Welcome to USDA's Food Safety and Inspection Service Food Safety at home
podcast series. These podcasts were designed with you in mind - the consumer - who
purchases and prepares meat, poultry and processed egg products
for your family and friends.
Each episode will bring you a different food safety topic ranging from safe storage, handling,
and preparation of meat, poultry and processed egg products to the importance of keeping
foods safe during a power outage.
So sit back, turn up the volume and listen in.
Welcome to “Food Safety at Home. This is Gertie Hurley with the Food Safety and Inspection
Service. I’m your host for this segment.” Patrick O’Leary from USDA and Kathy Bernard,
technical information specialist from the USDA Meat and Poultry Hotline, will discuss
O’Leary: The USDA Meat & Poultry Hotline calls them “turkey basics” –
the expert’s guidelines for safely storing, handling and preparing the holiday bird, and
avoiding foodborne illness.
Bernard: We get a lot of calls around the holidays because people are
preparing turkeys, either for the first time or for a larger group than usual. So we give
them the basics, which begin with Clean, Separate, Cook and Chill. Keep hands and utensils
clean; separate raw from cooked foods; cook to a safe temperature; and chill leftovers
O’Leary: A fresh turkey will stay safe in the fridge for one to two days.
A frozen turkey should be stored in the freezer until it’s time to thaw.
Bernard: The best way to thaw a frozen turkey is in the refrigerator.
It’ll take about 24 hours for every 4-5 pounds of bird. You can speed the thawing by placing
the wrapped turkey in a sink of cold water, changing the water every 30 minutes. You can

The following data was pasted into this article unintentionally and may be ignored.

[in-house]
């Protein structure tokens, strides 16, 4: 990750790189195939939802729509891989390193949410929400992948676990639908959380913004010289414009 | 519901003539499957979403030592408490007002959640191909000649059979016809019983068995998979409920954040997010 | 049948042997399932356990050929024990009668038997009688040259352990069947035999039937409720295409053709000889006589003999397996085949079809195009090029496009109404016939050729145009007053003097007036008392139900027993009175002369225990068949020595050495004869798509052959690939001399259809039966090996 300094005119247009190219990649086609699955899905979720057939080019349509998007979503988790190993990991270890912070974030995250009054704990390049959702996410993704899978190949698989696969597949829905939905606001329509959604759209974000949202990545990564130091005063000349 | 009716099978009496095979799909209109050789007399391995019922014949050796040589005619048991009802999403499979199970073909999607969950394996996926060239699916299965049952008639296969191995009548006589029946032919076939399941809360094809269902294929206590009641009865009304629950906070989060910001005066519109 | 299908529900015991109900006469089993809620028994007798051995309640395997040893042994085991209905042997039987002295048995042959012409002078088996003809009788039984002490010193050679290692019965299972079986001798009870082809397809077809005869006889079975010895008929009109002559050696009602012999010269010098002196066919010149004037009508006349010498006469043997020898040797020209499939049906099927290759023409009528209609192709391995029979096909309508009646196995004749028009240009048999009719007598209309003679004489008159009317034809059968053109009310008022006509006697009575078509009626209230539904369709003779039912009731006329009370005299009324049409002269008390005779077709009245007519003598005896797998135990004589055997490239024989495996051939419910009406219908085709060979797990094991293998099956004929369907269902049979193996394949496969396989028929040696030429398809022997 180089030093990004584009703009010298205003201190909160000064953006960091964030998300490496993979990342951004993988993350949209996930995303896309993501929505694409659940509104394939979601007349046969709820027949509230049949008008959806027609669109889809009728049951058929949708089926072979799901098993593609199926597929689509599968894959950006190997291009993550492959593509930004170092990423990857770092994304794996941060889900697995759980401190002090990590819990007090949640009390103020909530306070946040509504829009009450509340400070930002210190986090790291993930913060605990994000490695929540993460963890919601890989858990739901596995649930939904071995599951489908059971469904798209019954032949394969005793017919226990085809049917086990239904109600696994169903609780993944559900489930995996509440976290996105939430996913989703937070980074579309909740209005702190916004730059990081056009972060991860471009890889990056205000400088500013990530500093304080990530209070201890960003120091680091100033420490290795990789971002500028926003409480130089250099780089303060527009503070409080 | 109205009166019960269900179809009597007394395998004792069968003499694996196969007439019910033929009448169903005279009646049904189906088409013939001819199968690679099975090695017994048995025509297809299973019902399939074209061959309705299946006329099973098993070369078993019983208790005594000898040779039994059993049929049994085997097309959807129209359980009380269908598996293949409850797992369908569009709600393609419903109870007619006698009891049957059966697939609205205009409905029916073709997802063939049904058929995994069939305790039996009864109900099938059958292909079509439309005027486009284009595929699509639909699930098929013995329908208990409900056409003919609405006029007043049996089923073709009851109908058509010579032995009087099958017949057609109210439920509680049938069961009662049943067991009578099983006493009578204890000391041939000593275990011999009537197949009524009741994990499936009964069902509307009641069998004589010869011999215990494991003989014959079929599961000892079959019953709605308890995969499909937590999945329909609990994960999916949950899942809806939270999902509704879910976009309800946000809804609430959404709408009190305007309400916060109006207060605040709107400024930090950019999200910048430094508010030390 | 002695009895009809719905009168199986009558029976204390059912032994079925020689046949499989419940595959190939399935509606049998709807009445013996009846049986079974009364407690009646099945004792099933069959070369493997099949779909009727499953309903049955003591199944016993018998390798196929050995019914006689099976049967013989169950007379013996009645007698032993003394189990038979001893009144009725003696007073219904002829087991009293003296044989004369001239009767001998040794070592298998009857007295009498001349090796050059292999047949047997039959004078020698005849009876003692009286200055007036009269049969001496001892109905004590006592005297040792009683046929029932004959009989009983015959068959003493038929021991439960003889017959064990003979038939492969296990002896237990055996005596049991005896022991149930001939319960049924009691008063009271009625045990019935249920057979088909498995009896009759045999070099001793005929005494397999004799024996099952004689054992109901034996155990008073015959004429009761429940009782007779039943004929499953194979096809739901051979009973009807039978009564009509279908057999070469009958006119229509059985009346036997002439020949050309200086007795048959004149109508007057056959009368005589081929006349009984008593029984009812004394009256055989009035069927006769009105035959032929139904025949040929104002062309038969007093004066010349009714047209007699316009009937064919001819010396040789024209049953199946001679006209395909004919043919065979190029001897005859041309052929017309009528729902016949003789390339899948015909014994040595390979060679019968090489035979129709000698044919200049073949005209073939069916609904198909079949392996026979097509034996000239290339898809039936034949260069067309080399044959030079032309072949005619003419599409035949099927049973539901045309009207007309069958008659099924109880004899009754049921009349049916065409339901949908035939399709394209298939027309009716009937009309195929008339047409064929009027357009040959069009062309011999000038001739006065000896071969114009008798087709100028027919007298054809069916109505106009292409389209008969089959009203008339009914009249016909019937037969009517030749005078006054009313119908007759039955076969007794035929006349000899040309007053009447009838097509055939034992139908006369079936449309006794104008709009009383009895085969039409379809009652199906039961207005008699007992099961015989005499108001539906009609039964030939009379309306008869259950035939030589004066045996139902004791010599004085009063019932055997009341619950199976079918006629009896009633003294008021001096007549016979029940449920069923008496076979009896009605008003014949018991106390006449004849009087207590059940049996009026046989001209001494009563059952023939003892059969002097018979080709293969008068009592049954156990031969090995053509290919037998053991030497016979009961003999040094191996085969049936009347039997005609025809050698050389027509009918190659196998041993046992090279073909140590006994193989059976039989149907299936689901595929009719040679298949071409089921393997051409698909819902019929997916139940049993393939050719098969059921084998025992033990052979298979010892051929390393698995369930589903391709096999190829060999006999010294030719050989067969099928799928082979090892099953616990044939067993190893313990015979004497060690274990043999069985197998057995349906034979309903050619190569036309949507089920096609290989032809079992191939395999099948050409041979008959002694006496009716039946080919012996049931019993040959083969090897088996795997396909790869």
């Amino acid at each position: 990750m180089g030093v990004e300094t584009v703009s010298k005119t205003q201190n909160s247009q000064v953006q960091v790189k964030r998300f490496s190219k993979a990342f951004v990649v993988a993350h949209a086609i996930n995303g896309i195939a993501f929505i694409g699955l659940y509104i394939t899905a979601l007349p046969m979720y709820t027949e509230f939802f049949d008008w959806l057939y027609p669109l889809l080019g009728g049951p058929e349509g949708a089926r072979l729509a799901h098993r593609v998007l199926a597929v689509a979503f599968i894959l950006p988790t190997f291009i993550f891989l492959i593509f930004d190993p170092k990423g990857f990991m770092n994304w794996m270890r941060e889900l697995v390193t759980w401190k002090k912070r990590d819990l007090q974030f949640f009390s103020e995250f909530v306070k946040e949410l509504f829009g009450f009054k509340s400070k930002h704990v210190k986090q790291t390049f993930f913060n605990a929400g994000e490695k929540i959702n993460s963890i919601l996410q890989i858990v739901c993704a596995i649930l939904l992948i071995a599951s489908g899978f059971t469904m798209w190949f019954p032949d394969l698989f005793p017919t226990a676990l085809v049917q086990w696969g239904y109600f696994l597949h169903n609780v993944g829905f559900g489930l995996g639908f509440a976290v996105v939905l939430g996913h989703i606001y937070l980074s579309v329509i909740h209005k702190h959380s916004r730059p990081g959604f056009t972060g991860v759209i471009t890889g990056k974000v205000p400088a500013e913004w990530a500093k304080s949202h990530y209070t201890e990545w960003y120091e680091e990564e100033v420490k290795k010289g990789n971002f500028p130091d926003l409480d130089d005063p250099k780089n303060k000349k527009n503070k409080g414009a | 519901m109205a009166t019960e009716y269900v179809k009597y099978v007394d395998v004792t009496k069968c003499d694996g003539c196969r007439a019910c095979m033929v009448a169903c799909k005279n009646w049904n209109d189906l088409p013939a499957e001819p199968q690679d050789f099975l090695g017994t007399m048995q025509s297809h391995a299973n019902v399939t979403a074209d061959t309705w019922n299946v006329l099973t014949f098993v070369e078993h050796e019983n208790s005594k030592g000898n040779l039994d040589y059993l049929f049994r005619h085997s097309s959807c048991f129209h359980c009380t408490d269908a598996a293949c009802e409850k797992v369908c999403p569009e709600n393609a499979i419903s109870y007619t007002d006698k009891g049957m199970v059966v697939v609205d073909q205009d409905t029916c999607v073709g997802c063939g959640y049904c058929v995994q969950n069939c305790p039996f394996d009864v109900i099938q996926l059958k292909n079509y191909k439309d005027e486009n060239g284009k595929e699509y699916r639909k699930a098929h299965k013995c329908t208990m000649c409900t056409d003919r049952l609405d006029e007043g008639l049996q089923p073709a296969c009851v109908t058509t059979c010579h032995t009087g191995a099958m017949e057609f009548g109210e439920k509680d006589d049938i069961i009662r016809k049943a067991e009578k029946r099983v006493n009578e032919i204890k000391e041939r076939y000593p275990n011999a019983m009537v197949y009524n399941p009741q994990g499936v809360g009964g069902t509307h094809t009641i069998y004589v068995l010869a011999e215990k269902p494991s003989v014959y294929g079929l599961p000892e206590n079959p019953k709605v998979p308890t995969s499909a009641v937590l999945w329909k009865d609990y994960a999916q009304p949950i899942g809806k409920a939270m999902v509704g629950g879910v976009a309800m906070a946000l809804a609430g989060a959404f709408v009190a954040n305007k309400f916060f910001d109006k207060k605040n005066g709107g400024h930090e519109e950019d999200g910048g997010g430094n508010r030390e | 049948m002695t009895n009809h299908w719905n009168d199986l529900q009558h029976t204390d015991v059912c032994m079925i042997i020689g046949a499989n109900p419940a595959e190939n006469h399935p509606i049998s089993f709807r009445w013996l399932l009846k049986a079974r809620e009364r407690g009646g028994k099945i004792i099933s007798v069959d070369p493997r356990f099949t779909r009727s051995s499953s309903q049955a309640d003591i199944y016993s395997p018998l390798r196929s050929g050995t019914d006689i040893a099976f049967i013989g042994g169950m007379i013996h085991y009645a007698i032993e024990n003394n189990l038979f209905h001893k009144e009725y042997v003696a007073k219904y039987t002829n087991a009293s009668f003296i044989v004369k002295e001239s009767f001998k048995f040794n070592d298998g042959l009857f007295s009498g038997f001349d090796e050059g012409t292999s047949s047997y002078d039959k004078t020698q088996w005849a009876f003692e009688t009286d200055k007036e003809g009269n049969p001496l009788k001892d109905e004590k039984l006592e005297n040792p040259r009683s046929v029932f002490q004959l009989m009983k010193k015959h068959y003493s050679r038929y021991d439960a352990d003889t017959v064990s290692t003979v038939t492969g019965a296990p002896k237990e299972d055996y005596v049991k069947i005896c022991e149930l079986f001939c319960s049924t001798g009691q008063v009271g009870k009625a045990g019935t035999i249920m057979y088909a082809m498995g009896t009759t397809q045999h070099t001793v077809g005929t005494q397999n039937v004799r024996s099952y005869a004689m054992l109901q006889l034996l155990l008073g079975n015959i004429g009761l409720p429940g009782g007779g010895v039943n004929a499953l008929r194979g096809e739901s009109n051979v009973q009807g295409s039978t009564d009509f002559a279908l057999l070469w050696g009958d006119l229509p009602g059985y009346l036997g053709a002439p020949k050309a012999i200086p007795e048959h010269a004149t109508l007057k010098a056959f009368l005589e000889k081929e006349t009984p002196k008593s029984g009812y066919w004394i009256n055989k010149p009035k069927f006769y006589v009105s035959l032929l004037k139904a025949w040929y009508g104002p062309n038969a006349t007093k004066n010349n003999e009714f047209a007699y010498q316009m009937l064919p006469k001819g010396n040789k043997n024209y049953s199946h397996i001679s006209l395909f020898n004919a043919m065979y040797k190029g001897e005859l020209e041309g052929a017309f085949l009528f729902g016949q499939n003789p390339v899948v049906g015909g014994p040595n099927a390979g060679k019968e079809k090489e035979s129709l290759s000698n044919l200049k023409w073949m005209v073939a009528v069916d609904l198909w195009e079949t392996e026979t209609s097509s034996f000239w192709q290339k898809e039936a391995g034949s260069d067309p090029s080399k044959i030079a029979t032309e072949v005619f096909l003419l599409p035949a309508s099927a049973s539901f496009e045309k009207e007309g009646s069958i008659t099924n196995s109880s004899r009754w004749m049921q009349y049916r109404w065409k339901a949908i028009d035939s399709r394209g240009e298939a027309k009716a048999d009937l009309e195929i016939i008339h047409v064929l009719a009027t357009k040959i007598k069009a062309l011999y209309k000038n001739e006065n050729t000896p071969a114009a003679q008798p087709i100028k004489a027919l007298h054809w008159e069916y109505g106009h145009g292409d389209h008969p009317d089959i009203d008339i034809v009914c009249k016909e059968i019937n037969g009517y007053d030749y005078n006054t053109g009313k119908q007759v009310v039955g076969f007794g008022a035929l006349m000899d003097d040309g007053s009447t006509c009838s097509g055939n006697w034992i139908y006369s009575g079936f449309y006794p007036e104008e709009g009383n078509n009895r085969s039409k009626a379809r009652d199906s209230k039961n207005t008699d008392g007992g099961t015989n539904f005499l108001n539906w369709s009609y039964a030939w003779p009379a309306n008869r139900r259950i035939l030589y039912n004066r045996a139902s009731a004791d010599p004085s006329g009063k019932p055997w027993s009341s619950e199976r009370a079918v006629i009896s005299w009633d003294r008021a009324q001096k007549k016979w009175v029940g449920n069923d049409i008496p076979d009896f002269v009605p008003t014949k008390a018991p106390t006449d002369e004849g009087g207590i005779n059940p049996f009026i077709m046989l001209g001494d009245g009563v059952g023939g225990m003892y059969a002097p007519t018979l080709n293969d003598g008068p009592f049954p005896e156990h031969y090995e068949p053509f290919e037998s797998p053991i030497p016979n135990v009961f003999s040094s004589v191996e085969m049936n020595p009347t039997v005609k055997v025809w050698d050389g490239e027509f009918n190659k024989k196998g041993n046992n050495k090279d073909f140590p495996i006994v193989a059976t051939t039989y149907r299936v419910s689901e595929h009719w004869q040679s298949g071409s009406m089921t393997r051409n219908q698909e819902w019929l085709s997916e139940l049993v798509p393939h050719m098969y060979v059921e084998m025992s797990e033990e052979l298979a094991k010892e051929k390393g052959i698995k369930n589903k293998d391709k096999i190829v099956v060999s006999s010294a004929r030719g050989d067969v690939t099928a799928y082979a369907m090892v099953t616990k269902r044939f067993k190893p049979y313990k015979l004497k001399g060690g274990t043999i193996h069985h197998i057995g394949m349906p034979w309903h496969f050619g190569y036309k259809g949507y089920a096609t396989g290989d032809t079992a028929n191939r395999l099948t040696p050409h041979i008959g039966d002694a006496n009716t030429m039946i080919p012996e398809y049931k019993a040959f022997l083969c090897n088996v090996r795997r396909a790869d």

thaw a smaller turkey in the microwave oven, but then you should cook that turkey immediately
after thawing because some of the areas do start to cook during the defrost process.
O’Leary: Set the oven no lower than 325 degrees, and have your food thermometer
Bernard: Thorough cooking will destroy any harmful bacteria that might
be in the turkey or the stuffing.
O’Leary: The safest way to cook stuffing is outside the bird.
Bernard: We recommend cooking stuffing in a casserole at 325 degrees
until the internal temperature reaches at least 165 degrees Fahrenheit.
O’Leary: If you decide to stuff the turkey, stuff it loosely and check
the temperature of the stuffing and the turkey with a food thermometer.
Bernard: Make sure the turkey reaches at least 165 degrees Fahrenheit
by checking the internal temperature in the innermost part of the thigh and the wing and
the thickest part of the breast. The stuffing should also reach 165 degrees Fahrenheit.
O’Leary: The finished turkey should sit out no longer than two hours.
Refrigerate leftovers promptly in shallow containers.
For more information, call the USDA Meat & Poultry Hotline at 1-888-MPHotline. Or ask
a food safety question at AskKaren.gov. For the U.S.
Department of Agriculture, I’m Pat O’Leary.
Consumers can get last minute information from the USDA Meat & Poultry Hotline on safe
cooking of turkey and other foods on Thanksgiving Day from 8:00 a.m. to 2:00 p.m. Eastern
Standard Time. Call toll-free at 1-888-MPHotline. That’s 1-888-674-6854.
That's it for this week. We have heard turkey basics from USDA’s Patrick O’Leary and Kathy
Bernard from the USDA Meat and Poultry Hotline. I’m Gertie Hurley and I’d like to thank
you for joining us for this episode of “Food Safety at Home.” And remember, “Be Food Safe.”
Well, that’s all for this time. Thanks for joining us today for another episode of
food safety at home!
For answers to your food safety questions call USDA's toll-free meat and poultry hotline
at 1-888-mphotline. That’s 1-888-674-6854.
You can also get answers to food safety questions online from our virtual representative
"ask karen" at www.askkaren.gov .
Let us know what you think of this podcast by sending your comments to
Thanks for tuning in.